On Aug. 5, 2015 an environmental contractor acting under the EPA’s authority breached a bulkhead at the entrance to the Gold King Mine in Southwestern Colorado. As a result, 3 million gallons of heavy metal laced water surged into Cement Creek before reaching the Animas River and eventually contaminating adjoining waterways in Utah and New Mexico.
This incident has sparked a conversation about the legacy of mining in the West and the significant risk that existing conditions pose for both public health and the economy. According to the EPA, 40 percent of the headwaters of western watersheds have already experienced some level of contamination as a result of the 500,000 abandoned and unreclaimed mines that dot the U.S.
Mining operations on public lands continue to be regulated under the General Mining Act of 1872, which does not require that mining companies pay royalties thatcould be used to offset costs of cleanup. These regulations have kept mining companies from being held responsible for the costs associated with fully reclaiming and remediating their sites.
There are limited federal and state funds available to cover mitigation. This shifts responsibility to taxpayers and those immediately impacted by resulting pollution conditions. The EPA has assumed full liability in the case of the Gold King Mine release, however, if the breach had occurred spontaneously and not under the EPA’s watch, more of the economic impact could have fallen on the property and business owners.
Addressing Legacy Mining Risk
Insurance options are available to address the risk created by legacy mining issues and to cover operations involved in remediation efforts. Most standard insurance policies include an absolute pollution exclusion that would prevent the carrier from responding to property damage or bodily injury caused by heavy metal contamination and other pollutants. However, the environmental insurance marketplace has developed specialty options designed to respond.
Site pollution liability insurance, also known as premises pollution, environmental impairment liability (EIL), and pollution legal liability (PLL), is designed to cover claims arising from pollution releases at, on, or emanating from a specific scheduled location. A “location” can be as broad as an entire piece of property or as narrow as a specified storage tank.
Abandoned or unreclaimed mining sites are not typically eligible for this coverage. EIL coverage can be obtained for operations that are downstream from legacy mining sites that could face contamination resulting from toxic upstream conditions. Property owners, manufacturers, agricultural operations, and other businesses that are located in or near contaminated watersheds should consider this coverage. These policies can also include business income or loss of use provisions which respond when a commercial operation is forced to halt operations as the result of contamination.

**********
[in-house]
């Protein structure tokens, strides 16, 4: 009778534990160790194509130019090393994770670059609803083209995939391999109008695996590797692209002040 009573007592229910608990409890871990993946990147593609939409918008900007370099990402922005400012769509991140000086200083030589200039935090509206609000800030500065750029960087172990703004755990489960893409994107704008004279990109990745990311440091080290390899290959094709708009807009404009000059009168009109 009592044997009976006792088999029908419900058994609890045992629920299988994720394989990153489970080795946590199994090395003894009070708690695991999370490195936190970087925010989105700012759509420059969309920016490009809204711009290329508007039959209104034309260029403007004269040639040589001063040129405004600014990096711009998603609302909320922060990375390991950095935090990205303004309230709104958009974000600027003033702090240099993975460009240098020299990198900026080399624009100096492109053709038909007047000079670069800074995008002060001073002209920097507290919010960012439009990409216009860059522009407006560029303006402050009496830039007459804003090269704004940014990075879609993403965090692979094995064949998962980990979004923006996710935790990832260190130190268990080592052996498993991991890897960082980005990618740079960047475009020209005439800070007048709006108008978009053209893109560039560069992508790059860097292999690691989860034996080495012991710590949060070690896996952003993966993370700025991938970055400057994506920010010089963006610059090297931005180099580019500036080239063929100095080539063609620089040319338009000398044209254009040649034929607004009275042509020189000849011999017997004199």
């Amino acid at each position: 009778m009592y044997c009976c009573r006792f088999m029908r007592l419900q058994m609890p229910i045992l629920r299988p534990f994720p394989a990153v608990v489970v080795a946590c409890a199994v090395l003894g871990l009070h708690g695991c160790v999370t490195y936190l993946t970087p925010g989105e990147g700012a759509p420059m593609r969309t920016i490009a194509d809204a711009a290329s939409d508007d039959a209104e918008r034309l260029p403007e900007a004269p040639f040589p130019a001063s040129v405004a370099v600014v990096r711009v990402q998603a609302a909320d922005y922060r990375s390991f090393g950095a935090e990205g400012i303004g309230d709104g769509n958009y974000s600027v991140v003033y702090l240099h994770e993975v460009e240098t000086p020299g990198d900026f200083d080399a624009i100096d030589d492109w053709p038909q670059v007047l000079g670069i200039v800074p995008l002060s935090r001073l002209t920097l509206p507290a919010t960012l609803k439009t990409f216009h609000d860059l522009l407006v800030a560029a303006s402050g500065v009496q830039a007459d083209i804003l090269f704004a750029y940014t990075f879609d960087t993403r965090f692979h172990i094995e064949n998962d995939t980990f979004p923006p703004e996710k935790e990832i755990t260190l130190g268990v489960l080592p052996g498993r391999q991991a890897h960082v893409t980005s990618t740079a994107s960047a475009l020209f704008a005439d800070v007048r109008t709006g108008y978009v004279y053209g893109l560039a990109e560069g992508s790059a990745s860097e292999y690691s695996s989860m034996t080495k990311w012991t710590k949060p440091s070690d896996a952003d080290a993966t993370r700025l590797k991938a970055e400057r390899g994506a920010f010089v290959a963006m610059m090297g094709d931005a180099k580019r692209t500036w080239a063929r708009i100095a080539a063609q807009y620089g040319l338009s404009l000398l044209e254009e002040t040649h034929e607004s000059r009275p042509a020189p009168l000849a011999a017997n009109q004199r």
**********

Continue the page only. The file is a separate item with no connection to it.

Contractors pollution liability (CPL) is coverage designed to protect from third party claims for damages caused by “pollution conditions” arising from the insured’s covered operations. This coverage is a vital component of the insurance program for any contractor involved in reclamation and remediation activities at mining sites. Environmental contractors and consultants can cause significant damage through their reclamation efforts. CPL coverage can respond to pollution conditions created by both current and completed operations.
Professional liability can be obtained on a monoline basis or as part of a package with CPL. Any insured involved in the design and implementation of mitigation and remediation or assessing the level of contamination at abandoned or unreclaimed mine sites should carry this coverage.
The Gold King spill has also highlighted efforts by well-meaning third party organizations who wish to launch smaller scale reclamation efforts independently. Typically these organizations are required to assume full liability for any pollution caused by their activities which creates the need for CPL and professional liability coverage.
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